Shaw Earthworks of Gorham is doing sitework for $1.2 million in improvements at the Cornelia Warren Recreation Complex in Westbrook. Robert Lowell / American Journal

The Westbrook City Council in a preliminary vote Monday struck down the city administration’s effort to add an ice rink and pickleball courts to improvements underway at the Warren Outdoor Recreation Area.

After hearing from opponents who said the plan lacked public input and collaboration with stakeholders, the council voted 6-0 against the plan with Councilor Claude Rwaganje absent.

“At the very least the city is moving forward without any shareholder communication or community involvement, and this is either due to lack of planning at best, and at worst, it is intentionally malicious and violates the process of checks and balances on government,” Warren Lain, a member of the Recreation and Conservation Commission, said in an email to the City Council President Anna Turcotte.

In June, the recreation commission failed to recommend, in a 3-3 deadlock vote, the combined rink and courts for the recreation complex off Main Street.

Councilor Victor Chau said at the meeting that he did not feel comfortable voting for something the recreation commission could not recommend.

Mayor Michael Foley said Wednesday that the City Council had asked the administration to identify a location to replace the ice rink on Stroudwater Street, now the site of a Westbrook Housing Authority project, and to “move forward with design, planning and pricing.” The housing authority offered to donate $150,000 towards a new rink.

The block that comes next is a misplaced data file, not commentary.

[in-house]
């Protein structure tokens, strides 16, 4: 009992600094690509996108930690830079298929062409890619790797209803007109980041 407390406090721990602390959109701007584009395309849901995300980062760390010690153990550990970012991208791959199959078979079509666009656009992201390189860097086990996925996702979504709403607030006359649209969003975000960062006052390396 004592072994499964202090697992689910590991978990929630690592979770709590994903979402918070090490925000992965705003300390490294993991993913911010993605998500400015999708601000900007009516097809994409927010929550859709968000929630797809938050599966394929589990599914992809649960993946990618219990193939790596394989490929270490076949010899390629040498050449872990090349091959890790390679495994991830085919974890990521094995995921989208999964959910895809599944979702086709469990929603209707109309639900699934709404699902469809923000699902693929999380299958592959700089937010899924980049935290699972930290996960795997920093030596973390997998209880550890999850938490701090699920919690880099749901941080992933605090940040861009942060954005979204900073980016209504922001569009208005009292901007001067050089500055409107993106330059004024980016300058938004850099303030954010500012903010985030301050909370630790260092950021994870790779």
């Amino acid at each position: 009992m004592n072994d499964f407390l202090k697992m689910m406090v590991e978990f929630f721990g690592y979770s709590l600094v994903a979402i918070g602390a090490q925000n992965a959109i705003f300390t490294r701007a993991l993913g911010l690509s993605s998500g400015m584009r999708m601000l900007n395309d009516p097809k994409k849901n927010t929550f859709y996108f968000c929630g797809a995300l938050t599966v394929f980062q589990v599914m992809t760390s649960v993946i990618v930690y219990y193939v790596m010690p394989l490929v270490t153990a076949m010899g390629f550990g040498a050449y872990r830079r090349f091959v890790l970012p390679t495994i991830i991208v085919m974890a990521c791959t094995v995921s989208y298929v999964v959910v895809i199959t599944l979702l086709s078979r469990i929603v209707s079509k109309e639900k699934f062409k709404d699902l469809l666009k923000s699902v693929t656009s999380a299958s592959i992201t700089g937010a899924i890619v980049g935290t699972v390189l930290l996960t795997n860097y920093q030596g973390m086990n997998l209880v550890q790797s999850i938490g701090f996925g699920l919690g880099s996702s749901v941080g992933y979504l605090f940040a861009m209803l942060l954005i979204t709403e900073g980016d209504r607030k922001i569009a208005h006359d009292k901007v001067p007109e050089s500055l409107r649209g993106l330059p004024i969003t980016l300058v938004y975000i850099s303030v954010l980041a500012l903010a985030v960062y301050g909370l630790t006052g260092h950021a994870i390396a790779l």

“We thought the dual rink/pickleball courts would have been a great addition to this project, making it a year-round facility and adding a new and growing recreation option in the community that many members of the public have been asking for,” Foley said.

The city had asked the recreation commission to approve $100,000 in open space funds to be put toward the rink and courts, which would cost a total of $238,820. Those upgrades would have been part of a $1.2 million improvement project that is underway at the recreation area.

“The project scope includes improvements (e.g., grading, drainage, utilities, ADA accessibility, etc.) to the ball fields, portions of the trail, parking lot, driveway and entrance to include sidewalks, signage, lighting, etc. and an additional multi-use field,” Westbrook’s project manager Robyn Saunders said in an email to the American Journal.

Foley said that project, which has been in the works for a few years, would continue as planned.

The city proposed that the rink and pickleball courts could be located at the site of the outdoor swimming pool, which was constructed in 1984 to replace a pool that had been built in 1949. The pool was in serious disrepair and deemed unsafe for swimmers.

Phil Spiller Jr., whose father when mayor secured federal funding for the 1984 replacement, said the pool has been removed from the recreation area over the last couple of months.


Recreation commission member Nathaniel Dyer said in an email to the City Council that he found both the elimination of the pool and the plan to move ahead with the ice rink “deeply troubling.”

“The removal of the pool without a concrete plan for its replacement leaves the citizens and children of Westbrook without any outdoor water feature for an indefinite period of time,” Dyer said. “Additionally, the lack of adequate community input and collaboration regarding the rink concept is deeply troubling.”

Spiller, a former member of the recreation commission, said a splash pad was included as part of the improvement project when he wrote the application for funding from the federal Land & Water Conservation Fund. Now, he said, a splash pad is not part of the upgrades. He had actively opposed adding an ice skating rink and pickleball courts to the recreational area without proof, he said, that those additions would be allowed under the grant as written.

The City Council will take a final vote on the ice rink and pickleball courts at an upcoming meeting.

The city has spent $8,500 in design and construction drawings for the rink and courts.

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